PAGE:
I think this is a really good starting point for teaching stats - from assuming students knows nothing about and taking them gradually to a more advanced understanding. The book is - very helpfully- full of interesting examples and engaging style of writing. I like it that the book has several 'levels of difficulty' and engages both with practical stats and theory. The book I believe is targeted at UG students mainly, but some chapters can be recommended to MA students on research methods courses provided that they know nothing about statistics - the book is written in a very accessible manner which means that it can satisfy the need of international students in terms of level of difficulty and language (and business programmes normally have a lot of international students at MA level). The explanations are logically organized and explained in a lucid and clear manner. Little features like 'faces' I believe would make the book more attractive to UG students. I think self-test questions and the tasks at the end of chapter are very helpful, as well as the real world data and (often humorous) examples. My course is MA so I am not adopting this book for a course as a main text, but I may recommend it to students who are completely unfamiliar with statistics. -- Maria Karepova Andy Field has done it again. The fourth edition of Discovering Statistics will transform students who approach statistics with fear and loathing into adroit statistics users who understand key statistical concepts. Field's book is a practical 'how to' guide for conducting and understanding basic and advanced statistical analyses using IBM SPSS Statistics. The book is geared toward behavioural and social sciences researchers at all levels - from undergraduates taking their very first statistics course, to postgraduates. -- JoNell Strough Psychology Learning and Teaching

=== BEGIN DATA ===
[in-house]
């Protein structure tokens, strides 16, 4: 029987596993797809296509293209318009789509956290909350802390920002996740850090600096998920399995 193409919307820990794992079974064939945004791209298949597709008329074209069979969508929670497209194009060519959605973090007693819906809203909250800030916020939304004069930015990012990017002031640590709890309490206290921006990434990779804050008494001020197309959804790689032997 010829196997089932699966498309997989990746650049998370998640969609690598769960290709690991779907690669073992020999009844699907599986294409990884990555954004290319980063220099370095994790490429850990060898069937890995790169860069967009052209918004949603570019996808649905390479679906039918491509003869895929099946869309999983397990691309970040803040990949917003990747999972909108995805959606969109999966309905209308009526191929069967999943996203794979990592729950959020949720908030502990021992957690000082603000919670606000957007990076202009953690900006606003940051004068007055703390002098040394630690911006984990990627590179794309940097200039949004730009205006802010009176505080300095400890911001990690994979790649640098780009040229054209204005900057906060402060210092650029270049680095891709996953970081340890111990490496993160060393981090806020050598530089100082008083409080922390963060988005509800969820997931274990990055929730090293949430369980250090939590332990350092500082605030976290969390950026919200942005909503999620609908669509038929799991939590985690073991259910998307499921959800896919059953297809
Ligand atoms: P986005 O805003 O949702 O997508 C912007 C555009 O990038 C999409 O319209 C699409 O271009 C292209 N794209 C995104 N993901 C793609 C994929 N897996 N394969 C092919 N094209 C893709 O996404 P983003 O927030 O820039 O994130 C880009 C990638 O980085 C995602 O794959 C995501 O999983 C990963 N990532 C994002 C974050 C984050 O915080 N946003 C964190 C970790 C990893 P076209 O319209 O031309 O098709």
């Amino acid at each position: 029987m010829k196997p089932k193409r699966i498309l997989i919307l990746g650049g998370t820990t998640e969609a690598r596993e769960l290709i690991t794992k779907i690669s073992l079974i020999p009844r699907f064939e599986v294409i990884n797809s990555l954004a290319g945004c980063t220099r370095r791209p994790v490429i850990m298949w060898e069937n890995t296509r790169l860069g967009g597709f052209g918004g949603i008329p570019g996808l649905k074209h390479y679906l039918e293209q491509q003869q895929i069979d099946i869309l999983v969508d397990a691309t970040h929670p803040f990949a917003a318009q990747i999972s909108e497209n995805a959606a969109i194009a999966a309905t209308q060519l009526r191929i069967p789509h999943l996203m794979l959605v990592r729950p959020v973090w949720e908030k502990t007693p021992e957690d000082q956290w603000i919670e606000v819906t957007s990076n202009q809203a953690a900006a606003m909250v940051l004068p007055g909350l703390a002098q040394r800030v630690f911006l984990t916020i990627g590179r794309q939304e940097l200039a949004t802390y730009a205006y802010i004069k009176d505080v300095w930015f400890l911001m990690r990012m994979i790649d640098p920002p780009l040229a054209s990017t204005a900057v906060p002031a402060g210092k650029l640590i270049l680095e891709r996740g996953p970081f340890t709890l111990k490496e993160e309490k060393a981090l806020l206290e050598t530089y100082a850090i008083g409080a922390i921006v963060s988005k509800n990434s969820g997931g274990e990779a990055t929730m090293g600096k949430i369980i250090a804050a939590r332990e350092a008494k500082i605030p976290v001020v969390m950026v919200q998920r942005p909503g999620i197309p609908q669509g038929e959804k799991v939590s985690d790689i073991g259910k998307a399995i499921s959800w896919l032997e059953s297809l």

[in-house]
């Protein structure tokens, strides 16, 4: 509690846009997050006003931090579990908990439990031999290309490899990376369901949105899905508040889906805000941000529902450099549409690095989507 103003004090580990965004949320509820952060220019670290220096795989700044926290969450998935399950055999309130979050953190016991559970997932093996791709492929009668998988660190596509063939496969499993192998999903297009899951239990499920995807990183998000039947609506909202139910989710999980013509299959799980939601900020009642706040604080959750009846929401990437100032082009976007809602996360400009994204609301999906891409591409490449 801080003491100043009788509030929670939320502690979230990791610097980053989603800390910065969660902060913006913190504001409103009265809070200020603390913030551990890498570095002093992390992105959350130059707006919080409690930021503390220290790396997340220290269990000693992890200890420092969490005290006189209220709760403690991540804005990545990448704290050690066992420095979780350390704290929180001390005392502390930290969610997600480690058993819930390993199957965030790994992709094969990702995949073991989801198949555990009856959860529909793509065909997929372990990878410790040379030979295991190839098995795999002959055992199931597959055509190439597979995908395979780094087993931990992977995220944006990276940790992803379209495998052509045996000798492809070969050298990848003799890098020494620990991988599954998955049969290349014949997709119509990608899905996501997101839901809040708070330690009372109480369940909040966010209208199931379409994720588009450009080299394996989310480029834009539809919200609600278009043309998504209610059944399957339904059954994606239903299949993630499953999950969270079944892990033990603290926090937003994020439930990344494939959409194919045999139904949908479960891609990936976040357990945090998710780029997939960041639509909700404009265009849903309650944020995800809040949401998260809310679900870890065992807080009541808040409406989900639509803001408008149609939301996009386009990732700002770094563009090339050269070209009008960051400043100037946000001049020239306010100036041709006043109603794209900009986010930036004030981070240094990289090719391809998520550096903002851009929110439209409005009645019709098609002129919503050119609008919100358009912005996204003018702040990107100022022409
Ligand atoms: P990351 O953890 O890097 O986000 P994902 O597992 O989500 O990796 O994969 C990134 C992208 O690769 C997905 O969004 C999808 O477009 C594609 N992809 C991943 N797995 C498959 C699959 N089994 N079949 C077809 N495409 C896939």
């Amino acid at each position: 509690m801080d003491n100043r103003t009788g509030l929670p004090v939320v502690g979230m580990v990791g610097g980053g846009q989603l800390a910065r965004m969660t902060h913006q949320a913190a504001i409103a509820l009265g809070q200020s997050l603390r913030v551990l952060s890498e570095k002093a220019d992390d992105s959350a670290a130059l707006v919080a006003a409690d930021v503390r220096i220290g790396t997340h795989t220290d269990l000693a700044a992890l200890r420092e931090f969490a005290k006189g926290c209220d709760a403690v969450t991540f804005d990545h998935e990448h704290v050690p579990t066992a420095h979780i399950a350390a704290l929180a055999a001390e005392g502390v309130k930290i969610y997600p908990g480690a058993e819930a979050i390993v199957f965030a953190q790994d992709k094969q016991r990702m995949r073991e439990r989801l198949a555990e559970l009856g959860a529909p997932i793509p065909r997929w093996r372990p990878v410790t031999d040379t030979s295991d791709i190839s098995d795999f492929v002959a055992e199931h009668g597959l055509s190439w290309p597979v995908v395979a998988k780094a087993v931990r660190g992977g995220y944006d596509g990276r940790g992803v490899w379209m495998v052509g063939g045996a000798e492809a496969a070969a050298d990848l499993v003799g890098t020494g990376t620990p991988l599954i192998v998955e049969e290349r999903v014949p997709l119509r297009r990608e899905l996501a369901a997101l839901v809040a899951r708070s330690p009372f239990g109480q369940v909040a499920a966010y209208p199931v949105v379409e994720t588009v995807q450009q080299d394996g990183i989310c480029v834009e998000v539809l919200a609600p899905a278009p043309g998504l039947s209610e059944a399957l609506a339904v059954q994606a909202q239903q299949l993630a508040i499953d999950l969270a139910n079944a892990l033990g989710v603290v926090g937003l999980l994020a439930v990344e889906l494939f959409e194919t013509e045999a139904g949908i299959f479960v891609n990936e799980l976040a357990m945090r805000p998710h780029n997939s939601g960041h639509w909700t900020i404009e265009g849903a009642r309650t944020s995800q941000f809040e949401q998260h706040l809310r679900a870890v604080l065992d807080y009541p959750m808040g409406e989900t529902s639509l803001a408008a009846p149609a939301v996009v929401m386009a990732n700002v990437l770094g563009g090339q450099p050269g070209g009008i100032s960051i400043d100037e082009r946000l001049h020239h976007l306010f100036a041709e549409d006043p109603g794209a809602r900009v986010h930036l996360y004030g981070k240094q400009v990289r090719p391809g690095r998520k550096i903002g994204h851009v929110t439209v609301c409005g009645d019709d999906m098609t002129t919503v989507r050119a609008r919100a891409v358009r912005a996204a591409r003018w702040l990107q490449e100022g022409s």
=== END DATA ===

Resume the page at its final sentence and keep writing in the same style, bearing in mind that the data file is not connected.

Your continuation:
Über den Autor und weitere Mitwirkende
Andy Field is Professor of Child Psychopathology at the University of Sussex. He has published over 70 research papers, 27 book chapters, and 17 books mostly on child emotional development and statistics. He is the founding editor of the Journal of Experimental Psychopathology and has been an associate editor and editorial board member for the British Journal of Mathematical and Statistical Psychology, Cognition and Emotion, Clinical Child and Family Psychology Review and Research Synthesis Methods. His ability to make statistics accessible and fun has been recognized with local and national teaching awards (University of Sussex, 2001; the British Psychological Society, 2007), a prestigious UK National Teaching Fellowship (2010), and the British Psychological Society book award (2006). He adores cats, and loves to listen to and play very heavy music. He lives in Brighton with his wonderful wife Zoe and Fuzzy the cat.